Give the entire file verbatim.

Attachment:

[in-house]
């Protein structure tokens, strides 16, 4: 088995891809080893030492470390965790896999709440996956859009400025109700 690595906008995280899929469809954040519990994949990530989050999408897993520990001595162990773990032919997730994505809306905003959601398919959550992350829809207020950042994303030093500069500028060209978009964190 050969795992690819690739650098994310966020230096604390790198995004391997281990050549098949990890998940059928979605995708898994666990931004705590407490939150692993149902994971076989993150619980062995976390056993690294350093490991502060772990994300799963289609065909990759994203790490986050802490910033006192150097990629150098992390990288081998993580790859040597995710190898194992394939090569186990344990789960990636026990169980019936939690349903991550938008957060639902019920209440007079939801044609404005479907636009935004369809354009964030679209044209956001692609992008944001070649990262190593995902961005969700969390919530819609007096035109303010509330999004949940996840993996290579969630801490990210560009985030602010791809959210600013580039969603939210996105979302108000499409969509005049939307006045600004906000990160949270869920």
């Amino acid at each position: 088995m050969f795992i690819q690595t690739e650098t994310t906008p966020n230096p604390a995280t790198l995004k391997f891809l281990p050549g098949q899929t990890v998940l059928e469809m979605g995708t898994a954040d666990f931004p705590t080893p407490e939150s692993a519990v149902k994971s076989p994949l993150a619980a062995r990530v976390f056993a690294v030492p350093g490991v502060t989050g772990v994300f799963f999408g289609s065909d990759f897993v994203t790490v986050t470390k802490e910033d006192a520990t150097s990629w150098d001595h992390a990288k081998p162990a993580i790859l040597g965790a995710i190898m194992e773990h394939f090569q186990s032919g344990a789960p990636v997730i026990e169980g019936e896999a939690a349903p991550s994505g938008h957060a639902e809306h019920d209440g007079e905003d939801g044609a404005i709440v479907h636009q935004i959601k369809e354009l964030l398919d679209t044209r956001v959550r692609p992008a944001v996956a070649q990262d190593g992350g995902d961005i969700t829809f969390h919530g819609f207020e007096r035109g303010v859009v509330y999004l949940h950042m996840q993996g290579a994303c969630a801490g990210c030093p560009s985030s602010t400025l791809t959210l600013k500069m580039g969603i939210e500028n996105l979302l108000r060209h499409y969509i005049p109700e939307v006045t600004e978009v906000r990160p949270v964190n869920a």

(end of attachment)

[in-house]
């Protein structure tokens, strides 16, 4: 088995891809080893030492470390965790896999709440996956859009400025109700 690595906008995280899929469809954040519990994949990530989050999408897993520990001595162990773990032919997730994505809306905003959601398919959550992350829809207020950042994303030093500069500028060209978009964190 050969795992690819690739650098994310966020230096604390790198995004391997281990050549098949990890998940059928979605995708898994666990931004705590407490939150692993149902994971076989993150619980062995976390056993690294350093490991502060772990994300799963289609065909990759994203790490986050802490910033006192150097990629150098992390990288081998993580790859040597995710190898194992394939090569186990344990789960990636026990169980019936939690349903991550938008957060639902019920209440007079939801044609404005479907636009935004369809354009964030679209044209956001692609992008944001070649990262190593995902961005969700969390919530819609007096035109303010509330999004949940996840993996290579969630801490990210560009985030602010791809959210600013580039969603939210996105979302108000499409969509005049939307006045600004906000990160949270869920």
């Amino acid at each position: 088995m050969f795992i690819q690595t690739e650098t994310t906008p966020n230096p604390a995280t790198l995004k391997f891809l281990p050549g098949q899929t990890v998940l059928e469809m979605g995708t898994a954040d666990f931004p705590t080893p407490e939150s692993a519990v149902k994971s076989p994949l993150a619980a062995r990530v976390f056993a690294v030492p350093g490991v502060t989050g772990v994300f799963f999408g289609s065909d990759f897993v994203t790490v986050t470390k802490e910033d006192a520990t150097s990629w150098d001595h992390a990288k081998p162990a993580i790859l040597g965790a995710i190898m194992e773990h394939f090569q186990s032919g344990a789960p990636v997730i026990e169980g019936e896999a939690a349903p991550s994505g938008h957060a639902e809306h019920d209440g007079e905003d939801g044609a404005i709440v479907h636009q935004i959601k369809e354009l964030l398919d679209t044209r956001v959550r692609p992008a944001v996956a070649q990262d190593g992350g995902d961005i969700t829809f969390h919530g819609f207020e007096r035109g303010v859009v509330y999004l949940h950042m996840q993996g290579a994303c969630a801490g990210c030093p560009s985030s602010t400025l791809t959210l600013k500069m580039g969603i939210e500028n996105l979302l108000r060209h499409y969509i005049p109700e939307v006045t600004e978009v906000r990160p949270v964190n869920a």